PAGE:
The dialogue began when the two faith communities found themselves with similar positions in presentations made to the parliament of Canada and the Supreme Court particularly on the dignity of human life, definition of marriage and other issues, according to Freeman. That led to what both Bohan and Freeman called a task force to dialogue whether there should be a dialogue between the two. After about a year-and-and-a-half the Canadian Council of Catholic Bishops and the...

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Archbishop's Homily for Epiphany 2015

Last updated on January 5, 2015

My dear brothers and sisters, our Catholic faith has been keeping us busy over this last week and a half. During the last ten days we have celebrated four great Feast Days of our faith in Jesus Christ. We have gathered as the Church to celebrate the Birth of Jesus which gave us the assurance that in every aspect of our life, Jesus is God-with-us. We are never left alone or abandoned.

Last Sunday was the Feast of the Holy Family emphasizing that our families are important to God and blessed by God. On January 1, the Solemnity of Mary the Mother of God assured us that we too are God’s children who dare to call God our “Father.” And today we recall again the story of the Wise Men who journeyed from the East, from pagan lands, to find the “child who had been born king of the Jews.”

This Feast Day is called “The Epiphany of the Lord.” The word Epiphany means a “manifestation.” Did you ever find that you were puzzling about something you couldn’t quite figure out? You kept...

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My dear friends, in my younger days, I used to ask why is New Year’s a holy day of Obligation? Everybody is out celebrating the New Year on New Year’s Eve, so they don’t have time to go to Mass and on New Year’s Day everyone is too tired to go to Mass.  Everyone who went to Confession during Advent to get ready for Christmas finds that within a week they are in the state of sin again because they missed Mass on a Holy Day of Obligation! Seemed strange to me.

However, since those days, I have learned that we don’t go to Mass today because it’s New Years, we go to Mass today because it is the final day of the eight day celebration of Christmas Day in the Catholic Church. And on this Octave Day or eighth day we celebrate the Feast of Mary, Mother of God, as a very important part of our celebration of the Birth of Jesus. For when God’s Son, was born as Mary’s son, this meant that in Jesus, God has become a human being in order to share our humanity and save us from darkness, sin...

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Archbishop's Homily on the Family

Last updated on January 1, 2015

My dear brothers and sisters, we continue our celebration of the Nativity of our Lord, Jesus Christ on this Sunday that follows Christmas. As soon as we talk about the birth of a baby, we very quickly begin to think about the family that welcomes this baby. On this Sunday following Christmas we turn our minds and our hearts towards the family of Jesus – to Mary and Joseph and their new child. And of course when we do that we also immediately think about our own families.

Are our families important? Of course they are - each and every one of them; just as important to us as Jesus’ family was to him. We don’t know very much about those years of Jesus’ growing up. St. Luke gives us a little glimpse of this new family as it carried out all the observances of their faith required after the birth of a child. Unusual and dramatic things happened to this young couple and their baby boy as they were there in the temple in Jerusalem that day.They encountered an elderly man named...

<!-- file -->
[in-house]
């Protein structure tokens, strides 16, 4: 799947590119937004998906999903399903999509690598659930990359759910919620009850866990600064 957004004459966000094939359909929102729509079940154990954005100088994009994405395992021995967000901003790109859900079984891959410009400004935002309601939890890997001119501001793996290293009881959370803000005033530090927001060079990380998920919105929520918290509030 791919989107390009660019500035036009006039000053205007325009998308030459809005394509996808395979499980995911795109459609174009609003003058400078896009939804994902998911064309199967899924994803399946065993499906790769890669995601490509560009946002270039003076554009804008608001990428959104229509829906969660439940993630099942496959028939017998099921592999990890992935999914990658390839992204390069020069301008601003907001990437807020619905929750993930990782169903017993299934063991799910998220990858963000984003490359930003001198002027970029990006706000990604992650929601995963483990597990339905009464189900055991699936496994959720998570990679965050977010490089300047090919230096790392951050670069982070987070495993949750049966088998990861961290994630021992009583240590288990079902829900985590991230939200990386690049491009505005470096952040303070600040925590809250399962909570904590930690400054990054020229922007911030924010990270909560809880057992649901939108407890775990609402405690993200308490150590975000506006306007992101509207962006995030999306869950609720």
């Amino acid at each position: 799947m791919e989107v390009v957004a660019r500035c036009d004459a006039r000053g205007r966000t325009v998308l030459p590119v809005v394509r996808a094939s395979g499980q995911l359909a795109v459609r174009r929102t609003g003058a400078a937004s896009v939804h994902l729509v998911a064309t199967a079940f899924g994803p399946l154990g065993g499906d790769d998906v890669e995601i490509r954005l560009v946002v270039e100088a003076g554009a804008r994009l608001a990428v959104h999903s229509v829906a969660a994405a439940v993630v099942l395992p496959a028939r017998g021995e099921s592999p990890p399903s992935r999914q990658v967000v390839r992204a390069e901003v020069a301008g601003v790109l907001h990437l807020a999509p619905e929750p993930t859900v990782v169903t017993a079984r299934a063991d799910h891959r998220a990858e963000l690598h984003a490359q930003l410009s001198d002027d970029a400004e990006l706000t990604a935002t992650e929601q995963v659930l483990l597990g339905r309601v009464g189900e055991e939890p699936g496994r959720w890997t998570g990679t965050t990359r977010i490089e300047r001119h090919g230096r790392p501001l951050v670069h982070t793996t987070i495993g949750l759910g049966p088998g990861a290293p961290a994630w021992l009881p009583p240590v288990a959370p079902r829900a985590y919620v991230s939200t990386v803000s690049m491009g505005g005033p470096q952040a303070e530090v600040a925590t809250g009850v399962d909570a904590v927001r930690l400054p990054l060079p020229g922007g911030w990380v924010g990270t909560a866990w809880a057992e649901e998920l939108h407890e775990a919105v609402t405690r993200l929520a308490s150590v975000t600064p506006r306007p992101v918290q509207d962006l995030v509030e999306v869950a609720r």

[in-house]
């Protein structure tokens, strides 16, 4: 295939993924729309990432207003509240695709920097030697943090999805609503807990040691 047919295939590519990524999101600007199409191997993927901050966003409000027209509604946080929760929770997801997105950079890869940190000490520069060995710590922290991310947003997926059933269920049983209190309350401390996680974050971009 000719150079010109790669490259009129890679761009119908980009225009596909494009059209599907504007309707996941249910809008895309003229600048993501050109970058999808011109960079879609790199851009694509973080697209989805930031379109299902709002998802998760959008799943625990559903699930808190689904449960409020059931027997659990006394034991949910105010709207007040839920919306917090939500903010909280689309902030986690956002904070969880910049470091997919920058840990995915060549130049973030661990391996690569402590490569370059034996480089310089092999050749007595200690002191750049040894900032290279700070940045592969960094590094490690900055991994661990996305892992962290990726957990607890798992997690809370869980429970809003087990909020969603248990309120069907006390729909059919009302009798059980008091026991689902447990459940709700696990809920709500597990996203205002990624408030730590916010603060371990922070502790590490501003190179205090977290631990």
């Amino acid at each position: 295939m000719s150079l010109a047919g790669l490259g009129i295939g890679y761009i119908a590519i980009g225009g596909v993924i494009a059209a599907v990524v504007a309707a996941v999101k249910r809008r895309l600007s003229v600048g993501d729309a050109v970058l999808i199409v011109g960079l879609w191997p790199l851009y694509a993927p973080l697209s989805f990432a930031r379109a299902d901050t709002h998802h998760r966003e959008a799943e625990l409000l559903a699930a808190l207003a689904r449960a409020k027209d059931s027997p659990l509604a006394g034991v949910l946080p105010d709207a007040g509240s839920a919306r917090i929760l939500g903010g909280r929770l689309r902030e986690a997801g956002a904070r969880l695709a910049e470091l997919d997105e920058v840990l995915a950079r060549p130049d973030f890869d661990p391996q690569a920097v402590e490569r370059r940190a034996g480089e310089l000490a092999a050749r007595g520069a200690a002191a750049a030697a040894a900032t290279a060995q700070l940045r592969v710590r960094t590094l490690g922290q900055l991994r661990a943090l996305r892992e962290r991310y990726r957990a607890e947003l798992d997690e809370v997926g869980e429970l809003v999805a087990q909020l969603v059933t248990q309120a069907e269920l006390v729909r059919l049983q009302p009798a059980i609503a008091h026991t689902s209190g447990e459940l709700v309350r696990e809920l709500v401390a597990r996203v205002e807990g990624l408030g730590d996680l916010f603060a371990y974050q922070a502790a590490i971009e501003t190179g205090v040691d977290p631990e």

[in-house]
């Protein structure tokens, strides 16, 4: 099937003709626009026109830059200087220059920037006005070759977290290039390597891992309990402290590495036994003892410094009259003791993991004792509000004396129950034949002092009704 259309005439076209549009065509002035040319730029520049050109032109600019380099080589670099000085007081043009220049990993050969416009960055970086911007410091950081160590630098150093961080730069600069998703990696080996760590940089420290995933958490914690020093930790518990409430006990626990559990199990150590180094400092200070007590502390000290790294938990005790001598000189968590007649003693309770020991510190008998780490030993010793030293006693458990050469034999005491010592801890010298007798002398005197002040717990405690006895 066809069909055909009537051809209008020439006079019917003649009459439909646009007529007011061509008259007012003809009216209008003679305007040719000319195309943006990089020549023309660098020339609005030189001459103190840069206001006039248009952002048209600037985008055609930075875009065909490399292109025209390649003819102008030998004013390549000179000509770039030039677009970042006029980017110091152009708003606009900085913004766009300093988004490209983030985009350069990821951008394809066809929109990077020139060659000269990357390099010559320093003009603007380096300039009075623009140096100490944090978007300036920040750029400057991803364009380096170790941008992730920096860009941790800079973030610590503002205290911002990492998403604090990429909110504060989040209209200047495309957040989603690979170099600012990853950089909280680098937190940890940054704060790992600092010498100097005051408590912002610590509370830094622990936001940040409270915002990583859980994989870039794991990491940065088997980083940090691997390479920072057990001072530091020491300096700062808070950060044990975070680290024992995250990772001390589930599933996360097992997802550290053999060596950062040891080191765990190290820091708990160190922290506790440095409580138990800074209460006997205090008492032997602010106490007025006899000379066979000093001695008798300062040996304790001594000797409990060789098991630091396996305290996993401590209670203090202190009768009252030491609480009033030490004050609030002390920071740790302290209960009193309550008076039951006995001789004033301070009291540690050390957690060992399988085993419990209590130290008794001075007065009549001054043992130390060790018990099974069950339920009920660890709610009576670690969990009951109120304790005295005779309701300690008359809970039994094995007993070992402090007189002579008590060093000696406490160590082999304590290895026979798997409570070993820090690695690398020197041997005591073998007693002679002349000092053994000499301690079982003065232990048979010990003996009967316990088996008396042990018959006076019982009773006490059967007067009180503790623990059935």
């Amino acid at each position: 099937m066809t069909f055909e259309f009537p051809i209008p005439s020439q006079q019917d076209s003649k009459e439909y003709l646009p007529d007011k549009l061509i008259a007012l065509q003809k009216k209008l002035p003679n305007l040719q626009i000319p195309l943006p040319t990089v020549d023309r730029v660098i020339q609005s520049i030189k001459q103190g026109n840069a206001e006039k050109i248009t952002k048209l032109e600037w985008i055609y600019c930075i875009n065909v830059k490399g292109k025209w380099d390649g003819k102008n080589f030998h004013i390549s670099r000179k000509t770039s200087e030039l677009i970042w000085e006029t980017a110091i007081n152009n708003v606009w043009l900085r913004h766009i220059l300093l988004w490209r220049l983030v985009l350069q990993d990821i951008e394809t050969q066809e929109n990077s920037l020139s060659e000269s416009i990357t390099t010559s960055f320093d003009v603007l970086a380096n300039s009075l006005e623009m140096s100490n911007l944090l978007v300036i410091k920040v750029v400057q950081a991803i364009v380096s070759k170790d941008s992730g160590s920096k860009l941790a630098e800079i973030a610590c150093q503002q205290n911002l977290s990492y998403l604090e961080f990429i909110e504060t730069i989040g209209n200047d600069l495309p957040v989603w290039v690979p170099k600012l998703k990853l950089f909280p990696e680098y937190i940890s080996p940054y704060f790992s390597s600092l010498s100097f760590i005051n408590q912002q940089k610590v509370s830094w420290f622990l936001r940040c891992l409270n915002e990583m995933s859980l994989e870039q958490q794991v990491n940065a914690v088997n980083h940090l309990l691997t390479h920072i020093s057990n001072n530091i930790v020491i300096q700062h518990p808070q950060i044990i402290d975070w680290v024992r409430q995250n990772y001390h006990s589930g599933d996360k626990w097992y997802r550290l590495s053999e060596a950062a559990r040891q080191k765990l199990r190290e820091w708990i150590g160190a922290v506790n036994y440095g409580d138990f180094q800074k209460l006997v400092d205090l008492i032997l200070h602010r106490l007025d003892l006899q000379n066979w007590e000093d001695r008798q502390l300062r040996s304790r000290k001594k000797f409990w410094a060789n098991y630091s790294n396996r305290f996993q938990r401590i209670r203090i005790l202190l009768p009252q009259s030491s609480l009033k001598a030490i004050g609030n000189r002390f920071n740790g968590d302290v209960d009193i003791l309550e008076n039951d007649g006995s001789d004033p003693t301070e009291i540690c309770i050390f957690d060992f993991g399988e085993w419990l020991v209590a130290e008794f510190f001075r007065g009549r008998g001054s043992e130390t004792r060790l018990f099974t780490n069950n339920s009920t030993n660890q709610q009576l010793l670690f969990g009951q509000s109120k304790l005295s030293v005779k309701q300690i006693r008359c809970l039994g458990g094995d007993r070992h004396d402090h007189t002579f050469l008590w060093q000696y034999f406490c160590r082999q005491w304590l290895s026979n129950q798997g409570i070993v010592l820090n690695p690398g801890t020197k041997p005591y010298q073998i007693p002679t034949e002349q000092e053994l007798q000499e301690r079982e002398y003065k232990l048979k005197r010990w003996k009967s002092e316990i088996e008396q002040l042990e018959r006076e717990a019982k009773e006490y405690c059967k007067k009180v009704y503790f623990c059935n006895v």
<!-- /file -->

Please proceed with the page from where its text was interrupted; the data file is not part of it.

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Archbishop Bohan's Christmas Homily 2014

Last updated on January 4, 2015

Memories seem to play a big part in what goes on around Christmas. At this time of year we all seem to think about the Christmases of our childhoods. My memories are very good and fill me with warm and nostalgic feelings. And I am very grateful for that. Yet I know that for some people, memories of Christmas are not happy. And the feelings they raise are not good or pleasant ones. This is real as well.

In those Christmases of mine, long ago, while I was caught up in the excitement and anticipation of all that was happening and about to happen, I was probably not paying a whole lot of attention to my mother and father who were very, very busy getting ready all of those things I and my brothers and sisters were so eagerly looking forward to.

They were pretty tired and probably stressed out. There was not a lot of money to spare in raising a family of several children. So the challenge of bringing about a “happy Christmas” for all of us was very real. Christmas is about...

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Chers frères et sœurs,

Last updated on January 6, 2015

« N'ayez pas peur » et « réjouissez-vous » : ce sont les mots qui se répondent en écho pendant le temps de l'Avent et nous annoncent la fête de Noël. Le pape François nous dit dans Evangelii Gaudium  que "personne ne devrait jamais être exclu de la joie’ qui nous est donnée par notre Seigneur Jésus Christ. Nous aspirons tous au bonheur au cours de notre vie et, en tant que catholiques, nous cherchons surtout à trouver cette joie dans notre proximité avec Jésus-Christ lui-même.

Tous, au cœur de nos vies, nous luttons contre des forces très réelles qui tentent de créer chez nous de l’anxiété et parfois même de la peur. Elles font partie des ténèbres. Cependant, quelle que soit la puissance de ces forces, notre foi nous assure qu'elles ne peuvent jamais triompher en nous. Jésus, né à Noël, est la lumière qui dissipe les ténèbres. Durant l'Avent, Jean le Baptiste déclare être lui-même un témoin de la lumière. Jésus nous appelle, nous qui croyons en lui, à  être des témoins de la...